Avidyā in Buddhist literature is commonly translated as "ignorance". The concept refers to ignorance or misconceptions about the nature of metaphysical reality, in particular about the impermanence and non-self doctrines about reality. It is the root cause of Dukkha, and asserted as the first link, in Buddhist phenomenology, of a process that leads to repeated birth.

Kevin Jon Vanhoozer is an American theologian and current Research Professor of Systematic Theology at Trinity Evangelical Divinity School (TEDS) in Deerfield, Illinois. Much of Vanhoozer's work focuses on systematic theology, hermeneutics, and postmodernism.

Alethiology literally means the study of truth, but can more accurately be translated as the study of the nature of truth.|

Vaiśeṣika Sūtra,, also called Kanada sutra, is an ancient Sanskrit text at the foundation of the Vaisheshika school of Hindu philosophy. The sutra was authored by the Hindu sage Kanada, also known as Kashyapa. According to some scholars, he flourished before the advent of Buddhism because the Vaiśeṣika Sūtra makes no mention of Buddhism or Buddhist doctrines; however, the details of Kanada's life are uncertain, and the Vaiśeṣika Sūtra was likely compiled sometime between 6th and 2nd century BCE, and finalized in the currently existing version before the start of the common era.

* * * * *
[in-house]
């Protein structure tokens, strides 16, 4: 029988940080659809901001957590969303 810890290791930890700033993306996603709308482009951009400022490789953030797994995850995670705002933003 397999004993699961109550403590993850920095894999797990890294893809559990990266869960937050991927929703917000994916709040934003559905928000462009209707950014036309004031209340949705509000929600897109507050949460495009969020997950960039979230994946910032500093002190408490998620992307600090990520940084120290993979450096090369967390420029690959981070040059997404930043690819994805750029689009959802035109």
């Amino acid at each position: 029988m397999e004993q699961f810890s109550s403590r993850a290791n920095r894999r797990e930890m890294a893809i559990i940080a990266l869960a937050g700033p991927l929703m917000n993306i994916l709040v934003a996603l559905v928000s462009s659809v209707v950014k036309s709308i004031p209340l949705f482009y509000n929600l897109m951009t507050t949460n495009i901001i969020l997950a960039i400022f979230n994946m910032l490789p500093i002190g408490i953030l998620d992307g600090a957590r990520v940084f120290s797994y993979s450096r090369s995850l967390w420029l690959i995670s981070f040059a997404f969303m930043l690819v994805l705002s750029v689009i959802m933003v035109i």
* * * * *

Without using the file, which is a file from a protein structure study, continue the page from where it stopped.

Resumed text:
American philosophy

American philosophy is the activity, corpus, and tradition of philosophers affiliated with the United States. The Internet Encyclopedia of Philosophy notes that while it lacks a "core of defining features, American Philosophy can nevertheless be seen as both reflecting and shaping collective American identity over the history of the nation."

Shiva Advaita, also called as Śiva Viśiṣṭādvaita or Shaivite qualified nondualism is a Shaivite school of philosophy from Southern India, follow mostly by Veerashaivas According to this doctrine, the Shiva and the Brahman are the one and the same.

References

  1. "Dagobert D. Runes, Dictionary of Philosophy, 1942" Retrieved September 1, 2009
  2. "Panlogism" at the free dictionary Retrieved September 1, 2009
  3. "Panlogism" at About.com Retrieved September 1, 2009